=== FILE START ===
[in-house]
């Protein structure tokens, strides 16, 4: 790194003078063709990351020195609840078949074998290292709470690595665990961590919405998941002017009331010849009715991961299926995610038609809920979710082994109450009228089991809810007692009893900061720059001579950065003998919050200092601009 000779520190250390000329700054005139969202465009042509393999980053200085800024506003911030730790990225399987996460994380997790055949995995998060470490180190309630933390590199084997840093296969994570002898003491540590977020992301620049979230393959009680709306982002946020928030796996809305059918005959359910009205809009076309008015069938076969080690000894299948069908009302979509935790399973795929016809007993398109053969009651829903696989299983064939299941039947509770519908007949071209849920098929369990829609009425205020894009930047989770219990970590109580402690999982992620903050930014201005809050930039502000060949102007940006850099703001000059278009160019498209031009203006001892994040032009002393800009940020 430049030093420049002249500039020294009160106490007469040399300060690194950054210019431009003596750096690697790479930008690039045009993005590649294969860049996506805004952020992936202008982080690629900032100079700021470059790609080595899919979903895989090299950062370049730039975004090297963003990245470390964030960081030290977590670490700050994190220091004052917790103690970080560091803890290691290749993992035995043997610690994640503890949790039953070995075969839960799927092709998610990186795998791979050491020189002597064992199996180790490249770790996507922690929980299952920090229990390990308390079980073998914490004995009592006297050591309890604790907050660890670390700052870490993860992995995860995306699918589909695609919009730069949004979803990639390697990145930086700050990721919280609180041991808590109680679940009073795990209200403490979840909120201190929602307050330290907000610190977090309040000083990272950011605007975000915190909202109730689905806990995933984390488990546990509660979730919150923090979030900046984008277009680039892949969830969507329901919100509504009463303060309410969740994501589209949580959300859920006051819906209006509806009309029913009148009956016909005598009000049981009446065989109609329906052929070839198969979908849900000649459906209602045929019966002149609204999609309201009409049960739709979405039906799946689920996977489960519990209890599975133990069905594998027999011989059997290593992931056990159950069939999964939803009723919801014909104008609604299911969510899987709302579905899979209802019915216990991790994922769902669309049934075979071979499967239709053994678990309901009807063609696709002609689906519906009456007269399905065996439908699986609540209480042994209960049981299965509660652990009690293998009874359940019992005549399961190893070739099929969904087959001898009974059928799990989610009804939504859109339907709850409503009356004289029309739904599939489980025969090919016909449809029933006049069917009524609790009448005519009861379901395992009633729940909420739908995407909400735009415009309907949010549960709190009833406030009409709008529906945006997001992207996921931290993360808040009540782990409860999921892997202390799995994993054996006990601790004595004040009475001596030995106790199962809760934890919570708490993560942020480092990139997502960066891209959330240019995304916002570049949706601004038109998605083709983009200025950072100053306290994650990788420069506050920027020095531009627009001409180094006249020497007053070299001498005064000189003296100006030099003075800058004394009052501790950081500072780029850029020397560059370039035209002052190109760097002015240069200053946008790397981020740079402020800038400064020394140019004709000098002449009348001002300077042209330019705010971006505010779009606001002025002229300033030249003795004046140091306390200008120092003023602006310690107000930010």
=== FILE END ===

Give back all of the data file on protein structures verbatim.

[in-house]
């Protein structure tokens, strides 16, 4: 790194003078063709990351020195609840078949074998290292709470690595665990961590919405998941002017009331010849009715991961299926995610038609809920979710082994109450009228089991809810007692009893900061720059001579950065003998919050200092601009 000779520190250390000329700054005139969202465009042509393999980053200085800024506003911030730790990225399987996460994380997790055949995995998060470490180190309630933390590199084997840093296969994570002898003491540590977020992301620049979230393959009680709306982002946020928030796996809305059918005959359910009205809009076309008015069938076969080690000894299948069908009302979509935790399973795929016809007993398109053969009651829903696989299983064939299941039947509770519908007949071209849920098929369990829609009425205020894009930047989770219990970590109580402690999982992620903050930014201005809050930039502000060949102007940006850099703001000059278009160019498209031009203006001892994040032009002393800009940020 430049030093420049002249500039020294009160106490007469040399300060690194950054210019431009003596750096690697790479930008690039045009993005590649294969860049996506805004952020992936202008982080690629900032100079700021470059790609080595899919979903895989090299950062370049730039975004090297963003990245470390964030960081030290977590670490700050994190220091004052917790103690970080560091803890290691290749993992035995043997610690994640503890949790039953070995075969839960799927092709998610990186795998791979050491020189002597064992199996180790490249770790996507922690929980299952920090229990390990308390079980073998914490004995009592006297050591309890604790907050660890670390700052870490993860992995995860995306699918589909695609919009730069949004979803990639390697990145930086700050990721919280609180041991808590109680679940009073795990209200403490979840909120201190929602307050330290907000610190977090309040000083990272950011605007975000915190909202109730689905806990995933984390488990546990509660979730919150923090979030900046984008277009680039892949969830969507329901919100509504009463303060309410969740994501589209949580959300859920006051819906209006509806009309029913009148009956016909005598009000049981009446065989109609329906052929070839198969979908849900000649459906209602045929019966002149609204999609309201009409049960739709979405039906799946689920996977489960519990209890599975133990069905594998027999011989059997290593992931056990159950069939999964939803009723919801014909104008609604299911969510899987709302579905899979209802019915216990991790994922769902669309049934075979071979499967239709053994678990309901009807063609696709002609689906519906009456007269399905065996439908699986609540209480042994209960049981299965509660652990009690293998009874359940019992005549399961190893070739099929969904087959001898009974059928799990989610009804939504859109339907709850409503009356004289029309739904599939489980025969090919016909449809029933006049069917009524609790009448005519009861379901395992009633729940909420739908995407909400735009415009309907949010549960709190009833406030009409709008529906945006997001992207996921931290993360808040009540782990409860999921892997202390799995994993054996006990601790004595004040009475001596030995106790199962809760934890919570708490993560942020480092990139997502960066891209959330240019995304916002570049949706601004038109998605083709983009200025950072100053306290994650990788420069506050920027020095531009627009001409180094006249020497007053070299001498005064000189003296100006030099003075800058004394009052501790950081500072780029850029020397560059370039035209002052190109760097002015240069200053946008790397981020740079402020800038400064020394140019004709000098002449009348001002300077042209330019705010971006505010779009606001002025002229300033030249003795004046140091306390200008120092003023602006310690107000930010």